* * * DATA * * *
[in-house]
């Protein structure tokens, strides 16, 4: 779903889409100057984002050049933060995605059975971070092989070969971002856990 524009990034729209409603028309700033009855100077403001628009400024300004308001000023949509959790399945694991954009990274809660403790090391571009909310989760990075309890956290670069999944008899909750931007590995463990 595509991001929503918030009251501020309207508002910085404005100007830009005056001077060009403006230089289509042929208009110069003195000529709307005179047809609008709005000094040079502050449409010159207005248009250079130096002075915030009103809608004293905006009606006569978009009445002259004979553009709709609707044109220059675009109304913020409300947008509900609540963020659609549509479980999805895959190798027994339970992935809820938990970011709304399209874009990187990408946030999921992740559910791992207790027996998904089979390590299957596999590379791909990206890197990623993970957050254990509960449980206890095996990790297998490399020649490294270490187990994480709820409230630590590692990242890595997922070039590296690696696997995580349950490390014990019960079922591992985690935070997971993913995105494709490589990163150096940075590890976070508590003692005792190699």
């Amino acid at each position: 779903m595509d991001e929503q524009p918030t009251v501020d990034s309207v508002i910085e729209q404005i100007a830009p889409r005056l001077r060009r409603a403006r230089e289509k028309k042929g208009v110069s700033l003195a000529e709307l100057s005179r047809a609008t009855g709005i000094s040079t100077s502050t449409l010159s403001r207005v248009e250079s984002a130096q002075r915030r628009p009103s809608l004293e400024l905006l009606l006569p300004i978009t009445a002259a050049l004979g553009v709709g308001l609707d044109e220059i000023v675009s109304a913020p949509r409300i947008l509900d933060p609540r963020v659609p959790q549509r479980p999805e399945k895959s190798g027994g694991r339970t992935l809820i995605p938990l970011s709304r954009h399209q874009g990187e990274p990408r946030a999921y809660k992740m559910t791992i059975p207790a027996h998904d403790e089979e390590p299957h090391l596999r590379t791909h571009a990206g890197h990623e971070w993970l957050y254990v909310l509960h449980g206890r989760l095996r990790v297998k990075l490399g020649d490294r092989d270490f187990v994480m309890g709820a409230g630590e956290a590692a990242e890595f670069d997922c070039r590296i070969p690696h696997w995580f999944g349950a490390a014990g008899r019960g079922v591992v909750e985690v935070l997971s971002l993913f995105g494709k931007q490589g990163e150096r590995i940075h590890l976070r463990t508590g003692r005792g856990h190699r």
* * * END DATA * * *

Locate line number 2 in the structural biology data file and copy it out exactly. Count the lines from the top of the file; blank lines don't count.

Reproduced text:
């Protein structure tokens, strides 16, 4: 779903889409100057984002050049933060995605059975971070092989070969971002856990 524009990034729209409603028309700033009855100077403001628009400024300004308001000023949509959790399945694991954009990274809660403790090391571009909310989760990075309890956290670069999944008899909750931007590995463990 595509991001929503918030009251501020309207508002910085404005100007830009005056001077060009403006230089289509042929208009110069003195000529709307005179047809609008709005000094040079502050449409010159207005248009250079130096002075915030009103809608004293905006009606006569978009009445002259004979553009709709609707044109220059675009109304913020409300947008509900609540963020659609549509479980999805895959190798027994339970992935809820938990970011709304399209874009990187990408946030999921992740559910791992207790027996998904089979390590299957596999590379791909990206890197990623993970957050254990509960449980206890095996990790297998490399020649490294270490187990994480709820409230630590590692990242890595997922070039590296690696696997995580349950490390014990019960079922591992985690935070997971993913995105494709490589990163150096940075590890976070508590003692005792190699």